* update to post on 10-19-09. The American College of Rheumatology at their annual conference announced a recent focus on genetic research. See the following links: http://www.nxtbook.com/nxtbooks/tristar/acr09-day2/#/2, http://www.nxtbook.com/nxtbooks/tristar/acr09-day2/#/6
As mentioned in an earlier post, three factors, environmental, genetic, and a “leaky gut”, are suspected to play some role in rheumatoid arthritis. When in the process of being diagnosed, patients complete massive amounts of paperwork. Embedded within these forms are questions about family medical history. These questions are attempting to establish genetic propensity for autoimmune diseases. Doctors will ask new RA patients if anyone else in the family has a history of autoimmune diseases since there appears to be a connection. There is even a database designed to track these connections.[i] My mother had Hashimoto’s disease (hypothyroidism), my grandmother had psoriasis, and my great uncle was suspected of having ankylosing spondylitis. Whether or not there is any familial link is not certain but the fact that these disorders were present in my family increases the risk. For RA, the risk of closely related family members having the disease is about 4%.[ii]
Since the recent mapping of the human genome in 2003, scientists are starting to unravel genetic connections to a variety of diseases.[iii] There are 23 chromosomes, about 25,000 human genes, and over 3 billion chemical base pairs in the human genome. These base pairs contain the code for all of our characteristics. For the most part, all of us are strikingly similar genetically. Anytime there is a slight change in a genetic base pair sequence, it’s called a singular nucleotide polymorphism or SNP. This YouTube video provides a short and simple overview for the scientifically challenged. SNPs are what make all of us different. Hair color, height, and other characteristics (both external and internal) are determined by these slight genetic differences or SNPs.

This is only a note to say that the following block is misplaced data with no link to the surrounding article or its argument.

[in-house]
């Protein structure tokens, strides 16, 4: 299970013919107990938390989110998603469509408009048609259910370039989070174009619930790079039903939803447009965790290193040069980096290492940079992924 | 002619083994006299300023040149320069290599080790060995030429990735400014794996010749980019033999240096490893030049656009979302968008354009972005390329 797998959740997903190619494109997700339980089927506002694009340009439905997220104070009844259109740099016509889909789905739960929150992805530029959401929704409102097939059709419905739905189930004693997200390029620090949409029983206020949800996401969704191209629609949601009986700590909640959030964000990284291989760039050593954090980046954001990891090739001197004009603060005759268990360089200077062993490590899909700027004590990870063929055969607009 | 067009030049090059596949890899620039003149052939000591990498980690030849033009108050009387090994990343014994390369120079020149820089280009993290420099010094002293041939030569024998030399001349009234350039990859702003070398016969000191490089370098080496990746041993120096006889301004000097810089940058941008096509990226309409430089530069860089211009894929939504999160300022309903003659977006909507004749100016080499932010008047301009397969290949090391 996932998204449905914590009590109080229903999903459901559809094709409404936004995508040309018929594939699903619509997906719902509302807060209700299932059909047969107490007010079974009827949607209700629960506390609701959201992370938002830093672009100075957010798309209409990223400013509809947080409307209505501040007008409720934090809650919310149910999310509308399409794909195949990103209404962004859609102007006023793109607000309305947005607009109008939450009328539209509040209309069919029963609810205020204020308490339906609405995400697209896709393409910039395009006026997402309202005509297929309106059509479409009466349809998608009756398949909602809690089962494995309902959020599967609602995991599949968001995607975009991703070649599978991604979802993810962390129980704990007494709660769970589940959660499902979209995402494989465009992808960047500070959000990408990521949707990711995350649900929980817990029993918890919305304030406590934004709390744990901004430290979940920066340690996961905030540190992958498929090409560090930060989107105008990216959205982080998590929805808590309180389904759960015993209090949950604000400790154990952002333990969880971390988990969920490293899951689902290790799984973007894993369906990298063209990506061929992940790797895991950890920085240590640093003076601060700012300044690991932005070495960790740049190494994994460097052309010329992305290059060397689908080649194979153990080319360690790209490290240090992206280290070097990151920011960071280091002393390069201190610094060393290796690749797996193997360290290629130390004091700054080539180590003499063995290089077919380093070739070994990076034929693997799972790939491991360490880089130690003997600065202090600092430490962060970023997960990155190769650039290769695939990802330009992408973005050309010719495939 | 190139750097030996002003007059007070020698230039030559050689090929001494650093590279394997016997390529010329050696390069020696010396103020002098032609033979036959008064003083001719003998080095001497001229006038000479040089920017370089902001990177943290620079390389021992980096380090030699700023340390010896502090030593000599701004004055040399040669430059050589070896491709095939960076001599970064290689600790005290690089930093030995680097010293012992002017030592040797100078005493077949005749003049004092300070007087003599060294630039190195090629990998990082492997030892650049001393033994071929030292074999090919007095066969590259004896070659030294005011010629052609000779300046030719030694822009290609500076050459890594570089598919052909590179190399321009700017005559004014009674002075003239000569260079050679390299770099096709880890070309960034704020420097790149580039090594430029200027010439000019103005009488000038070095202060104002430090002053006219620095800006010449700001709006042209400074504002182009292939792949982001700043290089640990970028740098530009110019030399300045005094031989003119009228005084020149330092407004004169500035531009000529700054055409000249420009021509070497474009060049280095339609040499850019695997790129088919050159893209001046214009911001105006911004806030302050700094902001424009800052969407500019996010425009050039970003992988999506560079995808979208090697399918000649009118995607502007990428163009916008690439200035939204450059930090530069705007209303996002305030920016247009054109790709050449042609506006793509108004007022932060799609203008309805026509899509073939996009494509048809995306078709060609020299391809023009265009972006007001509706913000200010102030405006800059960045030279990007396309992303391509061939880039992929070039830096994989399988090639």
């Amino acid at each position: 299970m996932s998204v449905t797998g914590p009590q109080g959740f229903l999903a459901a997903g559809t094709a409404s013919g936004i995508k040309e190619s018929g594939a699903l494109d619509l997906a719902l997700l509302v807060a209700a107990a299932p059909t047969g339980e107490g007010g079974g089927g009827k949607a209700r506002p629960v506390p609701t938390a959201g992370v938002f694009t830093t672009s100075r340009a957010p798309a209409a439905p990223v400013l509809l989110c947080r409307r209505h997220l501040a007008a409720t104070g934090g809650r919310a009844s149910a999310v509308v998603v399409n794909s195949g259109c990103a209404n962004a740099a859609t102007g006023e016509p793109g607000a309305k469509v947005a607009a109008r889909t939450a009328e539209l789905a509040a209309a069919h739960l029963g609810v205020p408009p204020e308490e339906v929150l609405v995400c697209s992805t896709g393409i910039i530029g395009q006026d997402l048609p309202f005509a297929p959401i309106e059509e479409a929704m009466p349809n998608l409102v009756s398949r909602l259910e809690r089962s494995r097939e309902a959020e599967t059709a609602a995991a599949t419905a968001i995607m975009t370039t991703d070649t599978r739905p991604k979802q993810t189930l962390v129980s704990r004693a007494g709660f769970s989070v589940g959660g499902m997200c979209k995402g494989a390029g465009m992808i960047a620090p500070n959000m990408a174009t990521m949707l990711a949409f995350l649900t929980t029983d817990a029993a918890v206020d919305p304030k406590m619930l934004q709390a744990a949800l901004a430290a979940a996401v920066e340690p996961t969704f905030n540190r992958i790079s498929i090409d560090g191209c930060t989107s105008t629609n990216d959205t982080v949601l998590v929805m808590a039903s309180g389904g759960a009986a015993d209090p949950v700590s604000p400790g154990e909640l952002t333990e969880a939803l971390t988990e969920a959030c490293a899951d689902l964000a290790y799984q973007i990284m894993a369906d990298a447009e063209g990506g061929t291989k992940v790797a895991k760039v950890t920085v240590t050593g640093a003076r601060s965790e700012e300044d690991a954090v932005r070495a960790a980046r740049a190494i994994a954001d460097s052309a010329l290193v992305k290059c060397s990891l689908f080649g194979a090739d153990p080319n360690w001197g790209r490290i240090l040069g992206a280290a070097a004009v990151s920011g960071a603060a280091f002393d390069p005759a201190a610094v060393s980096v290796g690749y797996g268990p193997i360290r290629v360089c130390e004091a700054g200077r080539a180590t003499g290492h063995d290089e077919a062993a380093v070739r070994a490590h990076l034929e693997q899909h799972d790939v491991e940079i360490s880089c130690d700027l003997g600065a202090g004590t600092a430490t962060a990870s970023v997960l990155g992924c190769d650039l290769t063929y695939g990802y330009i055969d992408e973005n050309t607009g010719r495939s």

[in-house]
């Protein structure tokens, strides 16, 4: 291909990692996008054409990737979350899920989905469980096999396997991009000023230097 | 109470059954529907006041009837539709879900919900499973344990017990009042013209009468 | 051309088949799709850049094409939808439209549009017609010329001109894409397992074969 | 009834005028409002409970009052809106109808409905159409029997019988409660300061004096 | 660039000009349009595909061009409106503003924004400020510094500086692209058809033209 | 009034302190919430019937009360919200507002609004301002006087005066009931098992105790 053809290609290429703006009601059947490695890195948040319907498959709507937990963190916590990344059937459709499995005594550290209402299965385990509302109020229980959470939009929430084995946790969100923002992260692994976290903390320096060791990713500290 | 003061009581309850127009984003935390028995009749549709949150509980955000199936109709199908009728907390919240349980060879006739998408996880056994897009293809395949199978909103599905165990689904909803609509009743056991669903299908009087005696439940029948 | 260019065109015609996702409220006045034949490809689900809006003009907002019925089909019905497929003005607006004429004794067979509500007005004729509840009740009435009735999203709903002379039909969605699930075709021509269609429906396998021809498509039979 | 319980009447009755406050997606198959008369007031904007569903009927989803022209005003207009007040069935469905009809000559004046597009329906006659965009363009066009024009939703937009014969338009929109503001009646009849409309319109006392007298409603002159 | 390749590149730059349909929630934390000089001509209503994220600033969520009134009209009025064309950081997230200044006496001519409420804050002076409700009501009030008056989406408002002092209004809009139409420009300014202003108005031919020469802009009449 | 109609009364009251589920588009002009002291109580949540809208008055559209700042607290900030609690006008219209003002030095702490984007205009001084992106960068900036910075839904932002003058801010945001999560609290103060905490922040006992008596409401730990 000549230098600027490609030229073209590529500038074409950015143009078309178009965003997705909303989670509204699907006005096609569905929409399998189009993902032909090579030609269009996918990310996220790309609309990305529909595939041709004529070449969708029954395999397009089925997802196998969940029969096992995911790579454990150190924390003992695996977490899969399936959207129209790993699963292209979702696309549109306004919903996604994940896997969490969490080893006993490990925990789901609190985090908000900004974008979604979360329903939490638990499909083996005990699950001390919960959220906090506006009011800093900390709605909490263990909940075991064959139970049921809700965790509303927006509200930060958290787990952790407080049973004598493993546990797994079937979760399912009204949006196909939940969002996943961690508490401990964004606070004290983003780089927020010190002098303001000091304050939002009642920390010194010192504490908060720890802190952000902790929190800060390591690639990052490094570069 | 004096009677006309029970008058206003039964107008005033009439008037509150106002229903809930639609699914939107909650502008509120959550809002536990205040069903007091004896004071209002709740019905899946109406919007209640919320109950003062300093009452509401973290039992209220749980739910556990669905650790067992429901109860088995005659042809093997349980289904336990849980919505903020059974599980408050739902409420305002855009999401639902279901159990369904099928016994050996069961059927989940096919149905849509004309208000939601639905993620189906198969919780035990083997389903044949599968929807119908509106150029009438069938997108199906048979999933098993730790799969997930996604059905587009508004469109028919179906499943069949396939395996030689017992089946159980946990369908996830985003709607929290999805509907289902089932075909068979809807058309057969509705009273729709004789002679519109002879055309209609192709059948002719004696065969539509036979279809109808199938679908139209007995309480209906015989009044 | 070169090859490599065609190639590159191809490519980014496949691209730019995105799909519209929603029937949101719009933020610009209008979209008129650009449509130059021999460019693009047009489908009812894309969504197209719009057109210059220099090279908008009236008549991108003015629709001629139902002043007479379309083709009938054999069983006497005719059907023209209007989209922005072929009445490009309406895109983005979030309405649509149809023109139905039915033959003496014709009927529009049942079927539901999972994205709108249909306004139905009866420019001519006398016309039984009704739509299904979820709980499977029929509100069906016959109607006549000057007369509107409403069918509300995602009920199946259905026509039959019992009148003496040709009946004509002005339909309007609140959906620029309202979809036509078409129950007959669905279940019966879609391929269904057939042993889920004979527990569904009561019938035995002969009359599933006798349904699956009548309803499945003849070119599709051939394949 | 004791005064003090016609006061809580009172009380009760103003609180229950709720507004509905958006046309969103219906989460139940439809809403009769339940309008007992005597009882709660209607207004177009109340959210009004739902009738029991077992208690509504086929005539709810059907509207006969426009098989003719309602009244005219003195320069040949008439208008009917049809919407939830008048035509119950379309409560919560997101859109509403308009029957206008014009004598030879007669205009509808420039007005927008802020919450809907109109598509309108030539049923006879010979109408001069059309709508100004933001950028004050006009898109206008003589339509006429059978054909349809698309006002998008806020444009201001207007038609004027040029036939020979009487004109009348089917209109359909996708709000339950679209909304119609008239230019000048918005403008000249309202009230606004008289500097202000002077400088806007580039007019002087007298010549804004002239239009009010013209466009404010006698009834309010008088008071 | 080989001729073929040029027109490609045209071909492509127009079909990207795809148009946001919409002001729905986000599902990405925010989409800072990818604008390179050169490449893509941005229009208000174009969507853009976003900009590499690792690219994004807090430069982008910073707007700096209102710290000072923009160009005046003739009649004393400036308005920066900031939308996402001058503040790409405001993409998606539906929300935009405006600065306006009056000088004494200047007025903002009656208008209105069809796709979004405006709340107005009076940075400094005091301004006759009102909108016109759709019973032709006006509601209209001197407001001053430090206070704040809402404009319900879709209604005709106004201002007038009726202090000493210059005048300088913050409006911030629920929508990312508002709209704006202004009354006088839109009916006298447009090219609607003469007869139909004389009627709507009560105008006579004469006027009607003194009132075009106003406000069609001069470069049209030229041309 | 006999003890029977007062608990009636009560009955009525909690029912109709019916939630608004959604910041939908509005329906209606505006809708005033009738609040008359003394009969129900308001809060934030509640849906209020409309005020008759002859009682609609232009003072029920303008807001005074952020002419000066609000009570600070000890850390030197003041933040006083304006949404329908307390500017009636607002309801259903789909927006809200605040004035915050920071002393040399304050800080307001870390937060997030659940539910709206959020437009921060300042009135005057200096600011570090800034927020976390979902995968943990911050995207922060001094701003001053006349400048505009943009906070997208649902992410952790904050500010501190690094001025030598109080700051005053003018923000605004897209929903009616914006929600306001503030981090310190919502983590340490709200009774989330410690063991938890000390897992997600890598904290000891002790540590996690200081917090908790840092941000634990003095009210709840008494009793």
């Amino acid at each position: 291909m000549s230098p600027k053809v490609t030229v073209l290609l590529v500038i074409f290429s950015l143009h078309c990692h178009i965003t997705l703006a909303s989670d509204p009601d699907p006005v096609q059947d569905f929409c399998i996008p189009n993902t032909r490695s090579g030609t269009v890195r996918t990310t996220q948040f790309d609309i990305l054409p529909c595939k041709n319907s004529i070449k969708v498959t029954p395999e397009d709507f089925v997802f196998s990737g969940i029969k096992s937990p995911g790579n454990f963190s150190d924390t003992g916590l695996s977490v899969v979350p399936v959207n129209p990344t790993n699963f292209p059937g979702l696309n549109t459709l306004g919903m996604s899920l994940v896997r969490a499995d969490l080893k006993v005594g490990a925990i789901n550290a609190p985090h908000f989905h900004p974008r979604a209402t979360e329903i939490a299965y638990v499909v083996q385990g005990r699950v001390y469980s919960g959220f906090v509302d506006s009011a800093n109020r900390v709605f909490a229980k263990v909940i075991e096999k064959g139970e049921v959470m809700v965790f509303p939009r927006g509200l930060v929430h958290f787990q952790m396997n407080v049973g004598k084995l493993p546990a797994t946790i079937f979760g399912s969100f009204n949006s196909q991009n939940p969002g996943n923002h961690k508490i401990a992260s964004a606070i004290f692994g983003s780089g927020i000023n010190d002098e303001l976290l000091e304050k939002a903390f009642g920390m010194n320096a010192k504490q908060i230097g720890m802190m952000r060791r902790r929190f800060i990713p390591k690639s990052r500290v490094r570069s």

A variety of SNPs have been linked with RA. Scientists in the UK and at MIT found a SNP called PTPN22 connected to a variety of autoimmune diseases including RA.[iv] [v] Other SNPs connected with RA include rs6920220 and rs5029937. [vi] [vii] [viii] Another group reported that a SNP on chromosome 17 is linked to proteins in the thymus gland which are connected to psoriasis, rheumatoid arthritis and systemic lupus erythematosus.[ix]
So what does this mean for the future of RA treatment? At this point it doesn’t mean much. But the fact that some genetic markers for RA are being identified brings hope that future treatments can be targeted at these SNPs. In an earlier post I mentioned that scientists at the University of Rochester identified that the NF-kappaB signaling pathway is involved with tumor necrosis factor (TNF). TNF is the target of many of the biological treatments like Enbrel, Humira, Remicade, Cimzia and Simponi. An article published in May 2009 suggests that genetic SNPs related to this pathway are of interest in RA and that scientists should “translate these discoveries to improve care of patients with RA.”[x] Initial experiments in transferring genes into the joints of RA patients show promise. [xi] [xii] [xiii] But time will tell and I wonder if those of us living with RA now will benefit from this work. In the meantime, we can marvel in our genetic differences.